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The Legendary Browning ‘Hi Power’ Pistol Ends Production

The handgun, which served in 50 armies over the past 85 years, will no longer be made.


Small arms manufacturer Browning has ended production of the Browning Hi Power semiautomatic handgun. The legendary pistol served in armies worldwide, from Nationalist China to the British Special Air Service and was one of the first high capacity pistols ever invented.

An invention of prolific arms designer John Moses Browning, the Hi Power was the inventor’s last pistol design.

As noticed by The Firearm Blog, the pistol‘s product page was quietly changed to include the words, “no longer in production” and the prices were removed. The Hi Power pistol was in continuous production for 82 years.


The Hi Power was the brainchild of American small arms legend John Moses Browning, a prolific inventor who also created the M2 .50 caliber machine gun, still in use with U.S. military forces today.

He also invented the M1911 handgun, the U.S. military’s standard sidearm for nearly 70 years, and literally dozens of other pistols, shotguns, rifles, machine guns, and even a cannon.

Browning was working on the Hi Power when he died in 1926, and the gun was eventually finished and sold by his manufacturing partners in Belgium in 1935.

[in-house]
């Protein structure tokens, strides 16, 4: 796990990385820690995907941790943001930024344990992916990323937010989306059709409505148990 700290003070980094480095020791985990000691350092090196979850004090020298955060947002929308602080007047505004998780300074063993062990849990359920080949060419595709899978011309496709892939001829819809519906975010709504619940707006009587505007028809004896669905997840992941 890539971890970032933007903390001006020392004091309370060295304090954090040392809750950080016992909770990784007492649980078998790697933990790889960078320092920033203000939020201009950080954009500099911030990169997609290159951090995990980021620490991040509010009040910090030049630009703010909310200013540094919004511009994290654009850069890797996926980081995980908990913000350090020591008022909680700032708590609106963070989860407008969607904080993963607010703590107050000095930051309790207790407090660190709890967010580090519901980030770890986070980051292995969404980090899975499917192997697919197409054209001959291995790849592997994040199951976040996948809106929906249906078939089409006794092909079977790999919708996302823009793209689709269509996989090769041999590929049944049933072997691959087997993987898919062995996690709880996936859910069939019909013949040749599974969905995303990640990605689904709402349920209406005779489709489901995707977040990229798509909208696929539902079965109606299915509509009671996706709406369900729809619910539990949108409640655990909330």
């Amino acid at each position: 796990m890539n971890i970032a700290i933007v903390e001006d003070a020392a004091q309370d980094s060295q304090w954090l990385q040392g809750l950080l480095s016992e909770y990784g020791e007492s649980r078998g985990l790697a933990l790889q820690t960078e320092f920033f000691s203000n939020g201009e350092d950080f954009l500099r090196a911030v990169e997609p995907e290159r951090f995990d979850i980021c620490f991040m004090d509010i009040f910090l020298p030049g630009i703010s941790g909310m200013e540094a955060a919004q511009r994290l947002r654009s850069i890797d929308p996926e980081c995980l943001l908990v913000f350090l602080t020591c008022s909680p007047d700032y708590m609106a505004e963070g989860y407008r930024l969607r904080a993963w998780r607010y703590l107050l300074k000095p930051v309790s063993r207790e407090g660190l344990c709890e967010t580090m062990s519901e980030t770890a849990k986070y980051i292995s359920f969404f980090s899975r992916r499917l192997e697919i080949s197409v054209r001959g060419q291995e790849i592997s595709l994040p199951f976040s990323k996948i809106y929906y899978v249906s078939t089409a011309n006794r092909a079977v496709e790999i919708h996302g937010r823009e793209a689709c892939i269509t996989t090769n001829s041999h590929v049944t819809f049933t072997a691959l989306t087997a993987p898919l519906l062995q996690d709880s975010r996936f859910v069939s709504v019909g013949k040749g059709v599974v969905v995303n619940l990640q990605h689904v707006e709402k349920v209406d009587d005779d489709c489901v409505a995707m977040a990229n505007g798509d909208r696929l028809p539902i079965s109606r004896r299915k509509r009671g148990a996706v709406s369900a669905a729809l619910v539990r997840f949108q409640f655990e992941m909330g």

The Hi Power had little in the form of commercial success before World War II, but was used by both sides during the war.

Belgium’s surrender to Nazi Germany saw plans for the gun smuggled out of the country to Canada, where they were built for Nationalist Chinese forces and British and Canadian paratroopers and special forces.

The tooling left behind in occupied Belgium went on to produce handguns for German military forces, particularly paratroopers and the Waffen SS.

After the war the gun was sold to civilians and armed forces, particularly those belonging to NATO, and eventually more than 50 armies and 93 nations adopted the Hi Power as their standard sidearm. More than a million Hi Powers were eventually produced.

A British intelligence officer packs away his Browning Hi Power while in 1970s Northern Ireland.



The Hi Power was in many ways the Glock of its day. Easy to disassemble and with a large magazine capacity, the Hi Power was a leap ahead from contemporary gun designs when it was first introduced in 1935.

The Hi Power used many features in Browning’s other famous pistol, the 1911A1 but showed considerable refinement, including such features as a twin-row, double-stack magazine that accommodated 13 rounds of nine-millimeter ammunition.

That was up to twice as much ammo as other semiautomatic pistols and is where the pistol gets the name “Hi Power”.

The Hi Power was eventually outclassed by other handguns in its class such as the Glock 17, Sig Sauer P226, and Smith & Wesson M&P, that offered modern features at a lower price point.

Unusually, the Hi Power was never updated with modern features such as an accessory rail, night sights, and the use of polymers. John Browning’s last pistol stayed true to form until the very end.

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